TST: The right operation, on the right patient, in the right location

TJC-TSTThe Joint Commission continues to receive reports of wrong procedure, wrong patient, wrong site, and wrong side operations. Although reporting these events is not mandatory in most states, some estimates put the national incidence rate as high as 40 per week.* Wrong site surgery can have devastating consequences for patients and health care providers, and it can be extremely costly to health care organizations.

To help organizations reduce the occurrence of this type of event, The Joint Commission Center for Transforming Healthcare launched its Targeted Solutions Tool (TST) for Wrong Site Surgery in 2012. This online tool, highlighted in the October 2012 issue of the Bulletin (page 60), guides accredited organizations through a free, step-by-step process to identify, measure, and reduce risks in key processes that may contribute to wrong site surgery. Over the last three years, the TST has undergone several improvements that have led to better results.

Changes to the TST

To more accurately depict the purpose of the TST, the center renamed it the TST for Safe Surgery in late 2014. The TST for Safe Surgery remains an online application that helps health care institutions evaluate risks across their surgical departments and divisions, including scheduling, preoperative, and operating room (OR) areas. The TST does the following:

  • Allows a health care institution to critically assess its entire system of care for operative and interventional procedures, from the time a patient gives consent through the completion of the operation
  • Identifies specific risk points in the scheduling of procedures, in preoperative care or services rendered in the preoperative holding area, and in the OR that could potentially lead to a wrong site surgery event
  • Standardizes practices and promotes consistency in perioperative processes across multiple physicians and health care professionals within the same organization
  • Encourages safe surgery practices that are critical to patient safety

In addition, the TST for Safe Surgery can help organizations determine how well health care professionals are adhering to an existing safe surgery checklist and provide data that can be used to make the checklist more effective.

A useful tool


The TST has proven to be an effective patient safety and quality tool since its launch. The original participating institutions were able to use the TST for Safe Surgery to assess their internal risks for wrong site, wrong side, and wrong patient surgery and then to apply the suggested solutions. On subsequent analysis, these changes led to a reduction of this risk by 46 percent in the scheduling area, 63 percent in the preoperative area, and 51 percent in the OR area.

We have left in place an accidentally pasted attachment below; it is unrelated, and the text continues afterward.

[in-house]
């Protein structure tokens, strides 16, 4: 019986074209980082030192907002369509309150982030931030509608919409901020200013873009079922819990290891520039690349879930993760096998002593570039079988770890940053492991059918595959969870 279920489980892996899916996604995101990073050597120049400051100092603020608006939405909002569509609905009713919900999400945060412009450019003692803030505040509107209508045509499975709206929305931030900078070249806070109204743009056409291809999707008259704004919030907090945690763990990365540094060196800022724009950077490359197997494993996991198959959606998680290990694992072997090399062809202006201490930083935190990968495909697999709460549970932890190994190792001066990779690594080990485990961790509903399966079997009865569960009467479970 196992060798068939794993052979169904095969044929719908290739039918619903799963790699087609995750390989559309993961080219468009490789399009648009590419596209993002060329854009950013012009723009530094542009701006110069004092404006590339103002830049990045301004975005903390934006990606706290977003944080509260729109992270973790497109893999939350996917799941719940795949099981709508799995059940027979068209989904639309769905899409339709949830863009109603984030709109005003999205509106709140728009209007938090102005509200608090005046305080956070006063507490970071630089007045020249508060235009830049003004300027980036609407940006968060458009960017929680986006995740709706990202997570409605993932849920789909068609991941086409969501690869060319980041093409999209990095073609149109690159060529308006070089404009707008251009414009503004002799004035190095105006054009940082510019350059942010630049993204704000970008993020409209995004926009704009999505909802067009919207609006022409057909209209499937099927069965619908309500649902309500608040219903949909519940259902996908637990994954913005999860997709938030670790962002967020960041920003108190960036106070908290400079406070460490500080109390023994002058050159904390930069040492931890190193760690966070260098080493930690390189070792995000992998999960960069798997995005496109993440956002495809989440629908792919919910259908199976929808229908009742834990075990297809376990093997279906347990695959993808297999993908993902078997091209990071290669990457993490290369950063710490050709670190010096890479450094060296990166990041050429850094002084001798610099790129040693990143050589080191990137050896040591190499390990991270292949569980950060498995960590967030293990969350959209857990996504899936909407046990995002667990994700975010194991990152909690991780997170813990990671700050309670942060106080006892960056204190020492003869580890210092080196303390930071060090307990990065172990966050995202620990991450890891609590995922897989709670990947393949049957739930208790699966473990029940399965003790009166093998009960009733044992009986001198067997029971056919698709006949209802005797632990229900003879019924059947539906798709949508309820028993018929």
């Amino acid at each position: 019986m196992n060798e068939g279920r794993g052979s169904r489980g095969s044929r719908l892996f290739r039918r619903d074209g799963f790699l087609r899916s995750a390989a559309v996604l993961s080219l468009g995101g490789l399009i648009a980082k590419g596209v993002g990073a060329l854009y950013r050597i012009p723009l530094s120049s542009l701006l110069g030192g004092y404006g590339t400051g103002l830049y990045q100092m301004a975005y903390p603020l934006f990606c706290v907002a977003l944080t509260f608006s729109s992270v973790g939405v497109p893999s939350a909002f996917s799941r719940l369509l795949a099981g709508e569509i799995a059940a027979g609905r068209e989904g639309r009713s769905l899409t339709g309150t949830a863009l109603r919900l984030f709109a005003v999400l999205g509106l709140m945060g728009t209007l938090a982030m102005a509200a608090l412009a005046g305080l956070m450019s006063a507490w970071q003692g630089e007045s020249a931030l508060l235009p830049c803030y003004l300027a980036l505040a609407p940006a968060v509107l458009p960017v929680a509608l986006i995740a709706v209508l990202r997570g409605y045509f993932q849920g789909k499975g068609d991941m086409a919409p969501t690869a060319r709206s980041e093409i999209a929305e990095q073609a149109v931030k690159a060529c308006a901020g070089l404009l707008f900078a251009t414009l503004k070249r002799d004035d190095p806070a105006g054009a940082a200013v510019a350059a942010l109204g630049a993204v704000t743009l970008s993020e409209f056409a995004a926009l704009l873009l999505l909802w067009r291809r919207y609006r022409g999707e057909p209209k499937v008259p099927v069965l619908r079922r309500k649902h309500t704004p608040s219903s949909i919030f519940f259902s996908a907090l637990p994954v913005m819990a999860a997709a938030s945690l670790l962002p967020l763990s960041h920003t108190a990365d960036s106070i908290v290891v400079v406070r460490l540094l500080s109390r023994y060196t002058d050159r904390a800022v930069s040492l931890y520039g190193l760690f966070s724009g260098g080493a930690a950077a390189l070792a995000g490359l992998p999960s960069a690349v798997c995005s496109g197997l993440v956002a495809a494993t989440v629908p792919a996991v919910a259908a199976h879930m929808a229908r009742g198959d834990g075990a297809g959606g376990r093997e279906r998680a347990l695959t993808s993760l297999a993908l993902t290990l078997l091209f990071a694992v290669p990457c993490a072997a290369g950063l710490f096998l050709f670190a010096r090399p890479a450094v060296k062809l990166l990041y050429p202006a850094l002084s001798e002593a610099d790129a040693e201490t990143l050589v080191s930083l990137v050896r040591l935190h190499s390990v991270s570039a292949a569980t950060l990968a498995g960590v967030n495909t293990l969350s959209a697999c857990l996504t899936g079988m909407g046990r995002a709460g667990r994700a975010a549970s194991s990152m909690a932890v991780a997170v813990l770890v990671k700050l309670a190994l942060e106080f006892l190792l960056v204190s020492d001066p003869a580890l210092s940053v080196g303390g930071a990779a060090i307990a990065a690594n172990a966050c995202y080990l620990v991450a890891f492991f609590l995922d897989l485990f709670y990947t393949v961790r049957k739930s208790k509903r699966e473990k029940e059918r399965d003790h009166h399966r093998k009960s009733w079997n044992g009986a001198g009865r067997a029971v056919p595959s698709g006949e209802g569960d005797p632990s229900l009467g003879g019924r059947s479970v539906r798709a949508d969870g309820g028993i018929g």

“There are few things that can be more personally devastating to a surgeon than performing an operation on the wrong patient or the wrong site,” said ACS Immediate Past-President Carlos A. Pellegrini, MD, FACS, FRCSI(Hon), The Henry N. Harkins Professor and Chair, department of surgery, University of Washington, Seattle. “Unfortunately, many surgeons do not realize the ease with which a chain of events can be started that can lead to wrong site surgery. Whether it was communication with the scheduler in the clinic, or a wrong click in the computer when selecting a box indicating ‘right’ or ‘left,’ or an X ray that was looked at or interpreted backwards, the event can happen and the only way to avoid the error is to create enough safety barriers to minimize its occurrence. I encourage my colleagues to review the TST for Safe Surgery along with those in their organization that focus their work on patient safety and quality.”

The TST for Safe Surgery is available free of charge to all Joint Commission-accredited institutions, along with the center’s other TSTs for hand hygiene and hand-off communications. In late 2015, the center plans to launch the new TST for Preventing Falls. Learn more about the center.

*Chassin MR, Loeb JM. High-reliability health care: Getting there from here. Milbank Q. 2013;91(3):459-490. Available at: www.jointcommission.org/assets/1/6/Chassin_and_Loeb_0913_final.pdf. Accessed May 1, 2015.

A look at The Joint Commission: ASCs begin using wrong site surgery tool. Bull Am Coll Surg. 2012;97(10):60. Available at: bulletin.facs.org/2012/10/wrong-site-surgery-tool. Accessed May 29, 2015.

The Joint Commission Center for Transforming Healthcare. Safe Surgery Project Fact Sheet. 2014. Available at: www.jointcommission.org/assets/4/6/CTH_SS_Fact_Sheet.pdf. Accessed April 29, 2015.

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